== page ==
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Walkthrough: Deploying an ASP.NET Web Application Using XCOPY 

Deploying ASP.NET applications is very straightforward. You need to copy the application files you have created from your development computer to the production Web server that will host your application. You can use the XCOPY command-line tool or your preferred FTP application to copy the files from one location to another. For more information about general deployment, see .NET Framework Deployment Basics.

NoteNote

As an alternative to using the XCOPY command-line tool, which is supported by all versions of the .NET Framework, you can use the new .NET Framework 2.0 tool located at %SystemRoot%\Microsoft.NET\Framework\version 2 or later\Aspnet_compiler.exe to compile and deploy your Web application. For more information, see ASP.NET Compilation Tool (Aspnet_compiler.exe).

Assemblies that you want to share across Web applications, such as assemblies that contain custom ASP.NET server controls, should be deployed to the global assembly cache (GAC) on a remote server.

If you deploy an application that contains a reference to a custom component registered in the global assembly cache on the local server, the component will not be deployed with the application to the remote server. You will need to install the component in the global assembly cache on the remote server, or you can copy the custom component to the Bin folder of the local Web application before deployment.

For more information, see Global Assembly Cache. For more information about assemblies, see Programming with Assemblies.

Some development tools such as Visual Web Developer have tools that make it easy to deploy your applications. Walkthrough: Publishing a Web Site
Walkthrough: Publishing a Web Site
Walkthrough: Deploying a Web Site Project by Using the Publish Web Site Tool

In order to complete this walkthrough, you need:

  • The .NET Framework.

  • An existing ASP.NET Web site. If you already have such a site configured, you can use that site as a starting point for this walkthrough. Otherwise, for details on creating a virtual directory or site, see How to: Create and Configure Virtual Directories in IIS.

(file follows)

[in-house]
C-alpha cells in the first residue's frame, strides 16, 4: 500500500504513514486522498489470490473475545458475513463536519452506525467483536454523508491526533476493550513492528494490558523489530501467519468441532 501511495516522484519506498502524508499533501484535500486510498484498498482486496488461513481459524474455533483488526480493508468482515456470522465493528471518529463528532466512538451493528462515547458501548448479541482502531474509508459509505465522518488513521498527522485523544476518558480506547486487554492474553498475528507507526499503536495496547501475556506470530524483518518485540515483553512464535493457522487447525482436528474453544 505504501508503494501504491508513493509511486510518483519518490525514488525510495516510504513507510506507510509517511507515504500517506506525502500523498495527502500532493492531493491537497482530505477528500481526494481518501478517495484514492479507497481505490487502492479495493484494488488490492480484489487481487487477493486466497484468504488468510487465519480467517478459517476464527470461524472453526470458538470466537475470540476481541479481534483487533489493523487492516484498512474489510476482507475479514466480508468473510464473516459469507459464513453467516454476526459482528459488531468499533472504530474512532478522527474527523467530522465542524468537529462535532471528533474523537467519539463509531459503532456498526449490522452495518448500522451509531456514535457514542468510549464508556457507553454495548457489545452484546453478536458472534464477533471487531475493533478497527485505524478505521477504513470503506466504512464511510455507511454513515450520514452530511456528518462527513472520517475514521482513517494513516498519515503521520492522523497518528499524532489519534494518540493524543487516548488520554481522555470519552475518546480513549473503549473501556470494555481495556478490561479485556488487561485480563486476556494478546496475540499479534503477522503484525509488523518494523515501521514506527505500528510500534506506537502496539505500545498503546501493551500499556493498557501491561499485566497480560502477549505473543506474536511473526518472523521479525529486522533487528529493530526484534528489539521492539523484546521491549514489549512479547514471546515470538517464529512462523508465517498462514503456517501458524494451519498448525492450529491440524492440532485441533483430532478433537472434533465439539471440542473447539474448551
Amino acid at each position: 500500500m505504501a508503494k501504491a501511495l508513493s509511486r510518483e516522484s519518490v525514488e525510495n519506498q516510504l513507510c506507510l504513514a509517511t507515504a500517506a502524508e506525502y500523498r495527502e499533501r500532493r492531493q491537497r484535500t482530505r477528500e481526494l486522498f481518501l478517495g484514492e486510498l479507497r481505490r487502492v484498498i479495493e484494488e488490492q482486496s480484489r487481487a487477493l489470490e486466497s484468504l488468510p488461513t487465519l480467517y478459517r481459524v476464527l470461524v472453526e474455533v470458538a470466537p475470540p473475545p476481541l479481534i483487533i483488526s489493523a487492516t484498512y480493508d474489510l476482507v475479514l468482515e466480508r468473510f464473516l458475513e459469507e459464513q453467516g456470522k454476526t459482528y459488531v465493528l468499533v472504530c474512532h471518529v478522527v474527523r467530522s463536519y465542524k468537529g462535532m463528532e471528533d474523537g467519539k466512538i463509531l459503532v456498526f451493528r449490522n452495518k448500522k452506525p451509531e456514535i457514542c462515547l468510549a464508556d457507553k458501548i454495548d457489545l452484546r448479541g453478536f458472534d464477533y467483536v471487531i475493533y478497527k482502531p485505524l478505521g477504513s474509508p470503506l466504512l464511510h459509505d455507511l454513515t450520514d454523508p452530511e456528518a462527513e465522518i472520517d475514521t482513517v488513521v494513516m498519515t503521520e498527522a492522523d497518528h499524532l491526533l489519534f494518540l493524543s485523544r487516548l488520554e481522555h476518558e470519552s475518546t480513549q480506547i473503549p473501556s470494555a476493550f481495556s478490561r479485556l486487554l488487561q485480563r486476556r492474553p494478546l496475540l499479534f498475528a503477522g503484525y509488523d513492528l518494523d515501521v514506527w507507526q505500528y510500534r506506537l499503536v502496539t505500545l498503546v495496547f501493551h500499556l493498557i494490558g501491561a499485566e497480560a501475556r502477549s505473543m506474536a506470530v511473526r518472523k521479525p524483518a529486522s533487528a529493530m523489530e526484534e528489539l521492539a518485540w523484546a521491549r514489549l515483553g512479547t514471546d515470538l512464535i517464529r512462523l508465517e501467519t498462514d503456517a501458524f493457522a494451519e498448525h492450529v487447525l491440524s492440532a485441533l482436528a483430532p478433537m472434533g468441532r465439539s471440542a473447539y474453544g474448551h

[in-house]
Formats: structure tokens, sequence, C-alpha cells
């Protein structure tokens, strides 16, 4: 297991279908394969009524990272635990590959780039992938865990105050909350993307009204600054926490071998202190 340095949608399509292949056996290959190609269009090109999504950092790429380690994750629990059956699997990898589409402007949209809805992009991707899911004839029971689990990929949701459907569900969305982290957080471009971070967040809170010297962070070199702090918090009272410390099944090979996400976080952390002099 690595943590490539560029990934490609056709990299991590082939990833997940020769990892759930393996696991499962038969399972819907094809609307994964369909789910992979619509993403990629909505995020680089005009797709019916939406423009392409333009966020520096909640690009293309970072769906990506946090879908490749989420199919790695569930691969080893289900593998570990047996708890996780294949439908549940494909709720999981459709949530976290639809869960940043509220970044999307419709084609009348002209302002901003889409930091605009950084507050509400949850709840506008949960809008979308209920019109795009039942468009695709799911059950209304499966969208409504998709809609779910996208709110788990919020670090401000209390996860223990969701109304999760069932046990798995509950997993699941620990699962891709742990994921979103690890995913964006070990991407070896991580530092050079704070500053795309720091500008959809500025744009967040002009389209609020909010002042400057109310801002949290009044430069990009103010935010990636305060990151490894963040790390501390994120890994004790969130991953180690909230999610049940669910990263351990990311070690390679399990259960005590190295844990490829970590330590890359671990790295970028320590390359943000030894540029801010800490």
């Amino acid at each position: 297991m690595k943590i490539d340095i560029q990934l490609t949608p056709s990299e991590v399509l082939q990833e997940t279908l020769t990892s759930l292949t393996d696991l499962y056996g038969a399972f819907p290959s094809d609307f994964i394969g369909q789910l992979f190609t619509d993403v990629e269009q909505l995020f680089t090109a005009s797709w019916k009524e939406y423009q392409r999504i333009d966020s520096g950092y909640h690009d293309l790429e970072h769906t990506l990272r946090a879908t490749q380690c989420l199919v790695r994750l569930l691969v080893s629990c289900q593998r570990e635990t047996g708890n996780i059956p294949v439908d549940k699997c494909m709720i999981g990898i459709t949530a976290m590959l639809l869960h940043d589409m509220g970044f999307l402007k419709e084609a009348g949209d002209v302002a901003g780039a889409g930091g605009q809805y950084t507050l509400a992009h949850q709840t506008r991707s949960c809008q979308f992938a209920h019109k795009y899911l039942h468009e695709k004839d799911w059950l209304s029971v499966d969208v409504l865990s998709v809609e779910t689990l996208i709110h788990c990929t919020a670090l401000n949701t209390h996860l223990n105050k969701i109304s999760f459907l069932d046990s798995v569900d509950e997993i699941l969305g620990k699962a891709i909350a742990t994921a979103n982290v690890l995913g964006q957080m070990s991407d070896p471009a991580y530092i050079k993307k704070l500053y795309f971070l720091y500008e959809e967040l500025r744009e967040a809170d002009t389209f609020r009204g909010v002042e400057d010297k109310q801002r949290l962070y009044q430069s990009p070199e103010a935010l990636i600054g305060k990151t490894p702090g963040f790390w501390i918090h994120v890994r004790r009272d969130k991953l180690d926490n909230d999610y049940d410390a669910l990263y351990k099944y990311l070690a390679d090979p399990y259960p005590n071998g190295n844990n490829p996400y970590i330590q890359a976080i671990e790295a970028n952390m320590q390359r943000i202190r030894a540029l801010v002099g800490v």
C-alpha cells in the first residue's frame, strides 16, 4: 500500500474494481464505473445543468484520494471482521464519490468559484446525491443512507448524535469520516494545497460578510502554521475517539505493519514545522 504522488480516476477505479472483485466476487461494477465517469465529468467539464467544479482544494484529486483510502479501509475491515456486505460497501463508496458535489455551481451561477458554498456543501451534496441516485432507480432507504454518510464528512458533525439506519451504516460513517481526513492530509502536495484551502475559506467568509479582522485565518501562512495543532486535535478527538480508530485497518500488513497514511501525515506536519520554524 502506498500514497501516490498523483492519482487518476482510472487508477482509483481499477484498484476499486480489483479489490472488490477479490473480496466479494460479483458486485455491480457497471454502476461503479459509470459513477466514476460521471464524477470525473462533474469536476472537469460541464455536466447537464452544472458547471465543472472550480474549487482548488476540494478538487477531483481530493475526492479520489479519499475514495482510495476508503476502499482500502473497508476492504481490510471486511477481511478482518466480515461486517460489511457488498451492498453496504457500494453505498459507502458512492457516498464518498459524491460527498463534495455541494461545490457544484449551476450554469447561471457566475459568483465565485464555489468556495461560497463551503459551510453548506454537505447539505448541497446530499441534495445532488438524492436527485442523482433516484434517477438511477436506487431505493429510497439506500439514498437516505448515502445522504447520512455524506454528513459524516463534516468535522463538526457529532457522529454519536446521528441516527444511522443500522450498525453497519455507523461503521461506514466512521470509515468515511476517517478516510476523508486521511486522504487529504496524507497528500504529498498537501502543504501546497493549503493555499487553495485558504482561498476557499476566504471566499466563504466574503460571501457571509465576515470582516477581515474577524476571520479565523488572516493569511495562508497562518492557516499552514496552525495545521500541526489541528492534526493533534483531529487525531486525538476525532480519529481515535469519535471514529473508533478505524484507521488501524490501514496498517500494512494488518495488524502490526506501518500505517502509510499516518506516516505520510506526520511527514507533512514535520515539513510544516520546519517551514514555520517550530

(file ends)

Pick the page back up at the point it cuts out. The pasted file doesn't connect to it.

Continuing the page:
• A destination that is accessible using a file path or UNC path.

NoteNote

This walkthrough does not assume that you are using a designer, such as Visual Web Developer or Visual Studio.

Use these procedures if you are deploying a large Web site and you want to take the target Web site offline while you are copying files.

To take a Web application offline before deployment

  1. Create a file called App_offline.htm and place it in the root of your target Web site.

  2. Put a friendly message in the App_offline.htm file to let clients know that you are updating the site.

    While the App_offline.htm file exists, any request to the Web site will redirect to the file.

    NoteImportant

    Remember to remove the App_offline.htm file after you are finished copying files.

When changes occur to some file types and folders, the application domain restarts. You can configure the number of seconds that the application waits for another file change notification before restarting the application domain.

To minimize the number of times your application domain restarts

  1. Open the Web.config file for you Web application. If you do not have a Web.config file, you can create one using the following code.

    <?xml version="1.0"?>
    <configuration xmlns="http://schemas.microsoft.com/.NetConfiguration/v2.0">
      <system.web>
      </system.web>
    </configuration>
    

    For more information, see ASP.NET Configuration Files.